How we narrowed down neighborhoods to live in and found our apartment in San Francisco

After spending two full days with the (local) agent showing us the different neighborhoods in San Francisco (and, respectively, Oakland and Alameda County), we had decided that we would want to make a move into the city, aka San Francisco. Since we hadn’t lived in the States before nor had visited San Francisco longer than a couple of days as (student) tourists, we had no idea which neighborhood could be a great fit for us and how we should look for an apartment. Here’s how we narrowed down our search, the criteria we applied, and what area we eventually chose.

When we first arrived in the States, Daniel had a couple of days off before he would start his new job. His company was nice enough to provide us with an agent that would show us some popular neighborhoods, anchor streets, coffee spots and lookouts in Alameda County an San Francisco. After driving around in her car for two days on both sides of the bay, we had enough impressions to be convinced to try our luck in the Golden City aka San Francisco.

With the help of the agent, we already had narrowed down the endless list of neighborhoods based on our wishes, concerns, and needs. Since we like the sun, she told us to avoid the western part entirely, as the fog makes an often appearance there. She also advised us which neighborhoods are considered more dangerous than others and whose are better for families vs young couples.
Our concerns and needs are obviously very individual. However, I am happy to share all of them with you to show you how we proceeded, pinpointed our search to only a handful of neighborhoods and eventually found our apartment.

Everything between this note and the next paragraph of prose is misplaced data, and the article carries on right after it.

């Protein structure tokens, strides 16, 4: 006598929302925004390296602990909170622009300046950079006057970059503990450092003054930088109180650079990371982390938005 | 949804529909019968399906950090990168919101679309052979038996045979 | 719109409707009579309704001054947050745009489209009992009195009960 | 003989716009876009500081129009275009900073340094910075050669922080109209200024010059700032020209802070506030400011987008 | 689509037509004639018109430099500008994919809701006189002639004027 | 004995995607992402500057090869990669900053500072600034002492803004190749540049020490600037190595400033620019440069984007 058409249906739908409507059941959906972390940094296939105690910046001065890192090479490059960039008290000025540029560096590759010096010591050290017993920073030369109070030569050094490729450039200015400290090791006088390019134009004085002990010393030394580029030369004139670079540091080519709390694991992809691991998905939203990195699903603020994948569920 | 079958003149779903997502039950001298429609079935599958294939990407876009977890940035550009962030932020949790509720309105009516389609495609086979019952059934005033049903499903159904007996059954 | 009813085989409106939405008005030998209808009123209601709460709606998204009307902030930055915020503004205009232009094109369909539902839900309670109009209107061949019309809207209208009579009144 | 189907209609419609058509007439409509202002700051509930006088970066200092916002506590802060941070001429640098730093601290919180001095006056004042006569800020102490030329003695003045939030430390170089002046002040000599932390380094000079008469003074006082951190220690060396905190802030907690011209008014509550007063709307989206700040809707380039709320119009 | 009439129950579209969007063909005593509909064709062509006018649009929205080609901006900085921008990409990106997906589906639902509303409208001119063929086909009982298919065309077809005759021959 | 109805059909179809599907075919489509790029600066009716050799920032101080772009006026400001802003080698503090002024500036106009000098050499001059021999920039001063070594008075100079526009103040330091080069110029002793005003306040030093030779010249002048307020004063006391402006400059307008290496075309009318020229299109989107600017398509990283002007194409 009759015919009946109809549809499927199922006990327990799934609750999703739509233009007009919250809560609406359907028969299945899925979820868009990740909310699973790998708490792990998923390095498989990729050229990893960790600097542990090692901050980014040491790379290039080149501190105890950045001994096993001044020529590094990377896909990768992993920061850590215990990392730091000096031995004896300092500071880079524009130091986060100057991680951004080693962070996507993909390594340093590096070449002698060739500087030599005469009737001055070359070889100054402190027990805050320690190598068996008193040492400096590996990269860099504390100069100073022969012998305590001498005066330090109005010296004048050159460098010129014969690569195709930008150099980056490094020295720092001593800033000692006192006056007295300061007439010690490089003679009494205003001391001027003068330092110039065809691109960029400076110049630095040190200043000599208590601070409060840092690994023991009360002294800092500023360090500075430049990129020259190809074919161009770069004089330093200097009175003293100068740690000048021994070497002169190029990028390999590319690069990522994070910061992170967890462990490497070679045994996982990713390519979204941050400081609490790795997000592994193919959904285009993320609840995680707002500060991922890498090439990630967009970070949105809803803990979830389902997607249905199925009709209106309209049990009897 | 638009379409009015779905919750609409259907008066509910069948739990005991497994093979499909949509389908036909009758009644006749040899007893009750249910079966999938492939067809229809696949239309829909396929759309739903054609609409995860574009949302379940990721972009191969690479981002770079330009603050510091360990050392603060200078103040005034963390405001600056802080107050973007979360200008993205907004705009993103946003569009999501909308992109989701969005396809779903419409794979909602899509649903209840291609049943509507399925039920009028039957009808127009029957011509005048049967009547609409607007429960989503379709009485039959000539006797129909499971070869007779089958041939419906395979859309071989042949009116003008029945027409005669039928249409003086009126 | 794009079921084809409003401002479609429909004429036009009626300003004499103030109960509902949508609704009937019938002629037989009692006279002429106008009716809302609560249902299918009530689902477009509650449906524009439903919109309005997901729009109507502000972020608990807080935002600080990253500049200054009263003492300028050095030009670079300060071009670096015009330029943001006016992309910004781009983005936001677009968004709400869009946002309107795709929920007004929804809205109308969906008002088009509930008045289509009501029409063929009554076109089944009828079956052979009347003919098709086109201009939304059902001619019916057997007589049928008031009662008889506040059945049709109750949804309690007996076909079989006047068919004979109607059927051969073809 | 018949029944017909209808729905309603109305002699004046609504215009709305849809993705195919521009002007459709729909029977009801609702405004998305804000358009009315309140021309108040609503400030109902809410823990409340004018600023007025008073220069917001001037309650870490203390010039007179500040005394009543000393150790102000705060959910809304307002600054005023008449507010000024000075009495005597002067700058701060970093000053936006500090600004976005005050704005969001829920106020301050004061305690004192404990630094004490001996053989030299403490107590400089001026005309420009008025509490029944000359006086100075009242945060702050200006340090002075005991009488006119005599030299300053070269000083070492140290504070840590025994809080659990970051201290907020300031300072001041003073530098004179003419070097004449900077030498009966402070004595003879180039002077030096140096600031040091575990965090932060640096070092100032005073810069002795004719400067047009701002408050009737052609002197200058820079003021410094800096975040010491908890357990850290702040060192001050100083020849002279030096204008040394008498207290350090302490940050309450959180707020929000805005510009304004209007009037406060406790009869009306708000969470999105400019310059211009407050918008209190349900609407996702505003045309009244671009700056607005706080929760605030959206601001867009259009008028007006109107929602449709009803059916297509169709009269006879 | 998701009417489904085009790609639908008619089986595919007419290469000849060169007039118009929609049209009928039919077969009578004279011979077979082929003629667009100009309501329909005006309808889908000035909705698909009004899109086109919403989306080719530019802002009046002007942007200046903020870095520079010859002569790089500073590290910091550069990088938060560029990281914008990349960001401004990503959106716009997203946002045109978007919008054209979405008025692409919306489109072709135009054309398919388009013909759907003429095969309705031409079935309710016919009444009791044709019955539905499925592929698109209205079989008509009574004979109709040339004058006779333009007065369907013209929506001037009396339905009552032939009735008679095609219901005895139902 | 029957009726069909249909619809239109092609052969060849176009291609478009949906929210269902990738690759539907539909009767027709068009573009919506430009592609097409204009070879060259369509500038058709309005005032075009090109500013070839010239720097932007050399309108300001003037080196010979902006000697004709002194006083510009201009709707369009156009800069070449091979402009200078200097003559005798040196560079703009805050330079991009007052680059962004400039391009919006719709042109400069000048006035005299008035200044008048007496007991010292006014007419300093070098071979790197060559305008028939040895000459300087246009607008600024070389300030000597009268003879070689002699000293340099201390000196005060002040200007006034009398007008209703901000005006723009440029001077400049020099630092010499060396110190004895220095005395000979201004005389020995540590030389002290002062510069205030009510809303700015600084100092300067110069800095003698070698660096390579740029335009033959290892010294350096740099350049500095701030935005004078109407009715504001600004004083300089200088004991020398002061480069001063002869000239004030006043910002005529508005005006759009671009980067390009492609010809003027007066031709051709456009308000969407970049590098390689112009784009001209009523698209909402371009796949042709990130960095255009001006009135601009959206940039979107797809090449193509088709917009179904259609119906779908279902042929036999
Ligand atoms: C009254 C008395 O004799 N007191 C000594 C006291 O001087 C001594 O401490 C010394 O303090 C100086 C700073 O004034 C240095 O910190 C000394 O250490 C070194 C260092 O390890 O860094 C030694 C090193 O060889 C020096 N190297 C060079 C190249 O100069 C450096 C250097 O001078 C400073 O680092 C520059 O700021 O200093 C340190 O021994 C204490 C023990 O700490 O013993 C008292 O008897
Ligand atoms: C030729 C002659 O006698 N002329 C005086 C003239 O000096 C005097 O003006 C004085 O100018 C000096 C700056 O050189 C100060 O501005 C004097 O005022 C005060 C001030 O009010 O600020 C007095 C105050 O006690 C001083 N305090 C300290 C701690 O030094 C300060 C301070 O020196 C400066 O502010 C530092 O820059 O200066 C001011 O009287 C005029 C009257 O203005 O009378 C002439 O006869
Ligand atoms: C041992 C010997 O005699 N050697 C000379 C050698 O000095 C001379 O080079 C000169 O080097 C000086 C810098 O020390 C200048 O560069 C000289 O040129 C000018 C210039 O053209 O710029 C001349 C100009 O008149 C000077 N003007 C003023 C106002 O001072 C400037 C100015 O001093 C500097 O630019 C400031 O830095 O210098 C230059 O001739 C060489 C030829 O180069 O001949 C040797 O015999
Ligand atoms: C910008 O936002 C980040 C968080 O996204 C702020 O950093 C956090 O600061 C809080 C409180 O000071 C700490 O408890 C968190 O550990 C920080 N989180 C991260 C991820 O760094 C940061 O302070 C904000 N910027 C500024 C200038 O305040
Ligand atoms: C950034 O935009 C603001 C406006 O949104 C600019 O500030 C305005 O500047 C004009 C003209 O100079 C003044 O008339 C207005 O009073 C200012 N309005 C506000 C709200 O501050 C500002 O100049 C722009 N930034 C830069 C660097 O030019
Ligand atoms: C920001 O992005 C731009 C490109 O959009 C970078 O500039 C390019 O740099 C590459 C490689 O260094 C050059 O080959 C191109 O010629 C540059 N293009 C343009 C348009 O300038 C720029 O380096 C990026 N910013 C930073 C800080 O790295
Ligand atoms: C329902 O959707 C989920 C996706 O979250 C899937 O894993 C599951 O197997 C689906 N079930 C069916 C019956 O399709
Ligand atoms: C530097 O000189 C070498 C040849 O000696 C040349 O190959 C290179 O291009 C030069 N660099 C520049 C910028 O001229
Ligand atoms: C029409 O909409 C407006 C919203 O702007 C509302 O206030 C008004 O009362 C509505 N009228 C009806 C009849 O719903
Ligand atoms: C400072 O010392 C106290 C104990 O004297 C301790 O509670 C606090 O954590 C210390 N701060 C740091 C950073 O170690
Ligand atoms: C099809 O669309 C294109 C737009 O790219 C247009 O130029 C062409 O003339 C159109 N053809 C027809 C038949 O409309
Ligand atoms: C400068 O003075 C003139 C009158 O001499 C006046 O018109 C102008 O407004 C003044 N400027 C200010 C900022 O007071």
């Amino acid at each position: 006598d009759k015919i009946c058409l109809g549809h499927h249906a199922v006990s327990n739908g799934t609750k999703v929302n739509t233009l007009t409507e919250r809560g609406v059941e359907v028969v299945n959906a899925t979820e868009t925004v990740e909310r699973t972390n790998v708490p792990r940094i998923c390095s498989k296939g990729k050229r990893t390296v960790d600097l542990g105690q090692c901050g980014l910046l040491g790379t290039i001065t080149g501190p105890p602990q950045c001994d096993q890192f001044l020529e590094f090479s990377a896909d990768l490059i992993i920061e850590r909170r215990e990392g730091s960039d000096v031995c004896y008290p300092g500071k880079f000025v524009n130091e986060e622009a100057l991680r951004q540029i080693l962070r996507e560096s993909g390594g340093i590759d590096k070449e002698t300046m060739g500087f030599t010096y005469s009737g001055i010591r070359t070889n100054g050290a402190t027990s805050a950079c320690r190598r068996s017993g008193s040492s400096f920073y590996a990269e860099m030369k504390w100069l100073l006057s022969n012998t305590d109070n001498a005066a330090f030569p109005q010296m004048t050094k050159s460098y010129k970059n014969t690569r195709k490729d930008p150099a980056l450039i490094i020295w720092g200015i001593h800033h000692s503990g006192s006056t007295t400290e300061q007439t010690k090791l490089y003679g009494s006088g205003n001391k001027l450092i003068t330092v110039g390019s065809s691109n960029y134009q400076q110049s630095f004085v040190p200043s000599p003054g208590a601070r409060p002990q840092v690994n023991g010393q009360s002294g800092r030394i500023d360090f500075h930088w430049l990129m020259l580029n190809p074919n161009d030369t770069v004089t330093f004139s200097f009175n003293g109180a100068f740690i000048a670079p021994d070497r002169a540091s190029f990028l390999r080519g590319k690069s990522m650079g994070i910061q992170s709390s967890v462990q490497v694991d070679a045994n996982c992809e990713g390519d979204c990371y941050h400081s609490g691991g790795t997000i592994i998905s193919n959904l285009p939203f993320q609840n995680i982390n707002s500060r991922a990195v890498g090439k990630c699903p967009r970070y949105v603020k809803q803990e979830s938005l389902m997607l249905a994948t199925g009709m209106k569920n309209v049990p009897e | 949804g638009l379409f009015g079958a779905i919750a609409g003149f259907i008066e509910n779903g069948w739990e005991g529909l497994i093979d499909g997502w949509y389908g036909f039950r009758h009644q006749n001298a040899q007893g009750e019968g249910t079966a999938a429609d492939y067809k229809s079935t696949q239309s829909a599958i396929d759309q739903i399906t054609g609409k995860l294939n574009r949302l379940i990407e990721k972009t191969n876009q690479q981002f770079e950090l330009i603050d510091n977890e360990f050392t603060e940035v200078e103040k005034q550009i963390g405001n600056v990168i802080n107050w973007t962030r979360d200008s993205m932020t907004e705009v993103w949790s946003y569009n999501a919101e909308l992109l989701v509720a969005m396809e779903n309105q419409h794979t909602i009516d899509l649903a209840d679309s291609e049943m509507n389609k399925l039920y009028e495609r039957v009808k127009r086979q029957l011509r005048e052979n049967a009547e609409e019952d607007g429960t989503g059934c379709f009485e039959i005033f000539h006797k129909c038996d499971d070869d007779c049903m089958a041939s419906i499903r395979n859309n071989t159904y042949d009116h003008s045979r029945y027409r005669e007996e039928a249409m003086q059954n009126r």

First, we had to narrow our search down to an area that we liked or could ourselves see living in. San Francisco is not as big as the city we grew up with its 46,87 mi² but it still composes a lot of distinct and „micro-hoods“, some of which comprise only a handful of blocks. Granted, we couldn’t explore all within the first week. That’s why we had to set some criteria, with the following points being our main concerns. The area we wanted to live in should be:

  • Relatively safe (= far away from Tenderloin, Beach Road, and parts of the Mission).

  • Located close to Daniel’s work in Alameda, or with a reasonable commuting time (e.g., close to Bay Bridge/Ferry).

  • Offer potential workplaces nearby for me (aka Design District, and Mission Bay, as there are lots of companies headquartered that I would want to apply for once I receive my authorization).

  • Loaded with coffee shops, yoga studios, restaurants, and bars in walking distance.

  • Ideally, close to the water or some park(s).

  • Sunny (San Francisco is known to be very foggy, and our agent had told us which neighborhoods to avoid if we like to see the sun regularly).

  • Vibrant, or have a certain vibe (do we “feel” the area?)

City vibes…

… or bay views?

Again, those are very individual requirements. Having said that, Daniel and I had narrowed down our search for an apartment to the following areas: